Weather tech boost

Weather tech boost

Limestone Coast farmers set to benefit from new Mesonet weather network

Primary producers across the Limestone Coast can now access the latest weather information to empower them to know the safest time to apply agrichemicals with 43 new high resolution Mesonet stations operational across the region.

The $2.35m development of the Mesonet stations in the South East, which also covers the McLaren Vale and Langhorne Creek wine regions, was funded through the State Government.

The Mesonet infrastructure provides real-time data on conditions that could lead to spray drift, equipping farmers with the information to avoid causing damage to off-target crops, rainwater tanks and the natural environment.

Mesonet systems provide more information than what is generally available which each station able to differentiate between hazardous and non-hazardous inversions.

The network also provides other useful weather data such as information about fire danger, rainfall, frost, humidity and crop phenology metrics.

The entire Mesonet network, which spans across the Mid-North and Riverland/Mallee region as well, now boasts 114 stations and covers half of the state’s cropping districts.

The Limestone Coast project was undertaken by a partnership between the MacKillop Farm Management Group (MFMG) and COtL Mesonet Team.

COtL is the business that maintains and operates the Mesonet infrastructure to ensure longevity.

It is free to sign up to the Limestone Coas at for the next few months.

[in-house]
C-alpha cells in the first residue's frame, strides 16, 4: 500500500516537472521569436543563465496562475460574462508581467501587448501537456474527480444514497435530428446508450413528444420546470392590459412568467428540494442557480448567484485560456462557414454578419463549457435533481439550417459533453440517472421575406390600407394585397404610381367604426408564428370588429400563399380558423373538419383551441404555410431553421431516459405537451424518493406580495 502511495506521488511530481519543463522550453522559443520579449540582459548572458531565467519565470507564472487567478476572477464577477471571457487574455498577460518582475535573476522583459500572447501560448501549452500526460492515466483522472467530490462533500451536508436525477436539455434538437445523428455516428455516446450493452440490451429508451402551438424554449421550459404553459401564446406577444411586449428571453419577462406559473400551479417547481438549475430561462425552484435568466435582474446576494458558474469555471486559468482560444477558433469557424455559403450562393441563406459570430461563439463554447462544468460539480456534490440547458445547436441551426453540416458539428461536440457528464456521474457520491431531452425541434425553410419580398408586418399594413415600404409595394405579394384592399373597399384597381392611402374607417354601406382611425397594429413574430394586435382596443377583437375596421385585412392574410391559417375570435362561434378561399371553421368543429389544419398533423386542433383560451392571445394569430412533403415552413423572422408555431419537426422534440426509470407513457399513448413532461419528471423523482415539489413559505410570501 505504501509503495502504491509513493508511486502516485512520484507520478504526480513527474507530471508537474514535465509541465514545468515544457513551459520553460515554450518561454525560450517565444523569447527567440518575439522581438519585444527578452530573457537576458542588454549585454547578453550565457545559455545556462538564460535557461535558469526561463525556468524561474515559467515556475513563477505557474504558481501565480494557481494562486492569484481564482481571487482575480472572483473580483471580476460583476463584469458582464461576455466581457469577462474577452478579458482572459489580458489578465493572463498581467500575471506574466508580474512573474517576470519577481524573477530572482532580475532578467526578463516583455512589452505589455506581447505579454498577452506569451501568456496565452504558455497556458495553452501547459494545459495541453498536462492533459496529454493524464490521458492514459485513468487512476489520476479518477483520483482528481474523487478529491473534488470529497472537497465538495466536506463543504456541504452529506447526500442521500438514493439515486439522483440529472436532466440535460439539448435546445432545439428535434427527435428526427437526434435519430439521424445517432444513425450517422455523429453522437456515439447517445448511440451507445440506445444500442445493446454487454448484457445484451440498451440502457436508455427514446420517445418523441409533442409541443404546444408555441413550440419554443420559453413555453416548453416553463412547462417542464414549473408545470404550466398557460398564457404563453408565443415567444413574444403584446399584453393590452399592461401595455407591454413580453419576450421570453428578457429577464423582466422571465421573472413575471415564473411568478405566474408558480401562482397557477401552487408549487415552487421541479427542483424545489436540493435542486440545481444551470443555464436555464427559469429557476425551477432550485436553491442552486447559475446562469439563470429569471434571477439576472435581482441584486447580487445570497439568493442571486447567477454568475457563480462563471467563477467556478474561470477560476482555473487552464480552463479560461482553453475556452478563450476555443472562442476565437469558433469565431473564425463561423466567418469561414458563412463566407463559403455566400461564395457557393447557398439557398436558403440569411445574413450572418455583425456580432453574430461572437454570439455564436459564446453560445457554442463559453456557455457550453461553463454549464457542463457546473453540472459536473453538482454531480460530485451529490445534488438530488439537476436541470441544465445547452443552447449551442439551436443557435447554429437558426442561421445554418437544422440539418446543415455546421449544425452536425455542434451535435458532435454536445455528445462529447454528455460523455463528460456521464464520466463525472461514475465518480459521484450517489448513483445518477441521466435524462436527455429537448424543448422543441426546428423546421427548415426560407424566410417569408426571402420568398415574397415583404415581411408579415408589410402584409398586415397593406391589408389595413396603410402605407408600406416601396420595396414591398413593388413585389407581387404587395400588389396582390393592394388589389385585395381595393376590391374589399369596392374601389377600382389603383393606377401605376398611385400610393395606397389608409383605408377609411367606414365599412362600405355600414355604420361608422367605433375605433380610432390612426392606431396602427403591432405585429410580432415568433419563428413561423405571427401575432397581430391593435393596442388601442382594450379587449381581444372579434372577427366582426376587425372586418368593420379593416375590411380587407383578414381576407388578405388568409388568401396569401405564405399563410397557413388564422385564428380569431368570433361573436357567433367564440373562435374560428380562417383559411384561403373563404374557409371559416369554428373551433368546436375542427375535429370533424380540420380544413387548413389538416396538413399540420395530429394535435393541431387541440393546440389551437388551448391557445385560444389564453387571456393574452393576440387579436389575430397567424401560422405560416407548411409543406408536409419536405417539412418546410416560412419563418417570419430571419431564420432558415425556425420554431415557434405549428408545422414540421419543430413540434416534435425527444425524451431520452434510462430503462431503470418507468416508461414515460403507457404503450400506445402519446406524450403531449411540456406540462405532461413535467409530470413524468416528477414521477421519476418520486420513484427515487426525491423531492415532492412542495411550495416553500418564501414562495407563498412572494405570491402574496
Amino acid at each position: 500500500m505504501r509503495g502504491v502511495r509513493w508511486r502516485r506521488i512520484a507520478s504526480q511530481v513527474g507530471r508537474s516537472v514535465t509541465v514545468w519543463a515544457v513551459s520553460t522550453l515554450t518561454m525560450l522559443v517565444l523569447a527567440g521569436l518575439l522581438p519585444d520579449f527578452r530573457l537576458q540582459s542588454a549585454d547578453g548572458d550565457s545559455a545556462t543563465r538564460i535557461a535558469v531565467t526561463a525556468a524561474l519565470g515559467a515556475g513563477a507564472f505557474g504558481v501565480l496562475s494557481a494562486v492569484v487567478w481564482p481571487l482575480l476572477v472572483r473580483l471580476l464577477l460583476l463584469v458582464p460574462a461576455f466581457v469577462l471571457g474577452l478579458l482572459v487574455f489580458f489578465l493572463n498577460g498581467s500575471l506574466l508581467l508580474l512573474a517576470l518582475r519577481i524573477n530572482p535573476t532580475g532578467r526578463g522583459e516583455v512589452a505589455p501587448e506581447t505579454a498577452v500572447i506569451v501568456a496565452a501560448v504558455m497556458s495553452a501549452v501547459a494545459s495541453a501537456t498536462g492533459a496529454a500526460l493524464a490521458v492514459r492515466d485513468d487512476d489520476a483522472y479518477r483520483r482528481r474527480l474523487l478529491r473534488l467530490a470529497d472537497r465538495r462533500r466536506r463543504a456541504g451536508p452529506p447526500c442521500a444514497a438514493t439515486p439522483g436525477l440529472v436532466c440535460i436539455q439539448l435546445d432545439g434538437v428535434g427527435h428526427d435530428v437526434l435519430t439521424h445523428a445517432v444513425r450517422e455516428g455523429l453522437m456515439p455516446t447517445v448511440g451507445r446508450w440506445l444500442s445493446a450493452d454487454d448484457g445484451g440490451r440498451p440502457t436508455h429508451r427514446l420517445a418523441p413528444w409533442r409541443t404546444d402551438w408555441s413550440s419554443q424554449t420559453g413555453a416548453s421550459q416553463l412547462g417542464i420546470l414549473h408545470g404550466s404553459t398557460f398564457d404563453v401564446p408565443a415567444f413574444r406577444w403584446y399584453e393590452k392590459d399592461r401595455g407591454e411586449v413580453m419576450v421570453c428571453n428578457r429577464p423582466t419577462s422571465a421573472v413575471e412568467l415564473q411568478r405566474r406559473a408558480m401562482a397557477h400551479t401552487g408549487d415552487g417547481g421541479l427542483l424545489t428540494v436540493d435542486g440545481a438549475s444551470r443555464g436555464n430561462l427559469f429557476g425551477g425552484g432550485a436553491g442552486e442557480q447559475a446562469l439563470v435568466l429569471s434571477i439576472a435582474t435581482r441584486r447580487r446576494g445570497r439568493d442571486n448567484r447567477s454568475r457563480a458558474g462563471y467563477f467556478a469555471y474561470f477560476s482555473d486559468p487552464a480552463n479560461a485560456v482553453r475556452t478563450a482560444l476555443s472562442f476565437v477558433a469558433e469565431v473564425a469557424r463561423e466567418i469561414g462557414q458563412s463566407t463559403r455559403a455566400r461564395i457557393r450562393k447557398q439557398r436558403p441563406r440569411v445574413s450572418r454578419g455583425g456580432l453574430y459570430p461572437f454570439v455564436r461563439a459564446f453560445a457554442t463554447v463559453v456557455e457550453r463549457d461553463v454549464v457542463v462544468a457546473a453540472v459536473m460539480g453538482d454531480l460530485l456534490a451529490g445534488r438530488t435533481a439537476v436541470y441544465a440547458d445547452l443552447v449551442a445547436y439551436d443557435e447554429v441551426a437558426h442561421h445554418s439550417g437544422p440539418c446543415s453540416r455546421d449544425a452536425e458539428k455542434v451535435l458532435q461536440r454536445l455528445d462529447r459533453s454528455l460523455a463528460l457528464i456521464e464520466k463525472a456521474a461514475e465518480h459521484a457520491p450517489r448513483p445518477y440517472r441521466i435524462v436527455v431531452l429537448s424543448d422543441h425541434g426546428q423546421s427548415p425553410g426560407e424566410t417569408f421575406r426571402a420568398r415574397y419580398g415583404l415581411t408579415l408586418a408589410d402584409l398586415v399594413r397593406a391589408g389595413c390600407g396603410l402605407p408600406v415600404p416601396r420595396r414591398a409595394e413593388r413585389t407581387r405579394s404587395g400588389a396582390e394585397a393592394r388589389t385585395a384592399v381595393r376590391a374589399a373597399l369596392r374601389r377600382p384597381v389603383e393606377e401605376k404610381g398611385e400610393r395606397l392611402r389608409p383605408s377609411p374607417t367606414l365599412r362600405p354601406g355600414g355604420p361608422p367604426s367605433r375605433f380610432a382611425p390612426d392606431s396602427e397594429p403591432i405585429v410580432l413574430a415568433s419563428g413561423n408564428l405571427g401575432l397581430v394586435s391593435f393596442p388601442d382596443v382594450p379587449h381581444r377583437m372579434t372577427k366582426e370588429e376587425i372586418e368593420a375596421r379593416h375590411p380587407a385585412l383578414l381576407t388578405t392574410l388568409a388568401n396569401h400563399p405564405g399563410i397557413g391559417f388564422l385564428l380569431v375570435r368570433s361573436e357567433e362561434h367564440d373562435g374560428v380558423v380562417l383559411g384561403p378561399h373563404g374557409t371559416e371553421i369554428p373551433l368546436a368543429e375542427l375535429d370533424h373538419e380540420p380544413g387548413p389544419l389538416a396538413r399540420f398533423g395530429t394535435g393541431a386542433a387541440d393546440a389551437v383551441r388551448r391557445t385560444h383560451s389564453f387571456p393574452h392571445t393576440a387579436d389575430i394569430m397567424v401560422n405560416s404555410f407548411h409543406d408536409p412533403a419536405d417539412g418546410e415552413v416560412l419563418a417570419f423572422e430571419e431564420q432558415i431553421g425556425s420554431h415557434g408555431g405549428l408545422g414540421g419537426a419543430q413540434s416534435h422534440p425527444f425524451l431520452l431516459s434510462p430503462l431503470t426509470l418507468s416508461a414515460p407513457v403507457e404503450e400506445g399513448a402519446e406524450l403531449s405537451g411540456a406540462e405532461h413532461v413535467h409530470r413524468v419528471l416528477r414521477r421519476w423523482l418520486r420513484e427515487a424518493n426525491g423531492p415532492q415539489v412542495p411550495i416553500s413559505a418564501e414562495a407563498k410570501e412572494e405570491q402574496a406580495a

Minister for Primary Industries and Regional Development Clare Scriven said the opening of the Limestone Coast Mesonet was an exciting milestone.

“The expansion of the network will enable primary producers across the region to have real-time data at hand to help them make responsible and informed decisions to reduce the likelihood of spray drift,” she said.

“Spray drift can have a devastating impact on agricultural production, which is why it’s important we continue to educate and put management tools in place to address this issue.

COtL Mesonet Director Damon Grace said the Mesonet was backbone infrastructure for South Australia’s agricultural regions providing high-quality ag-weather data to SA primary producers.

“The Mesonet has many benefits, but its primary aim is to display real-time hazardous inversion data which has been the missing piece of the puzzle when it comes to addressing spray drift,” he said.

“The recent expansion of the Mesonet into the Limestone Coast is a boon for primary producers in the state’s South East.”

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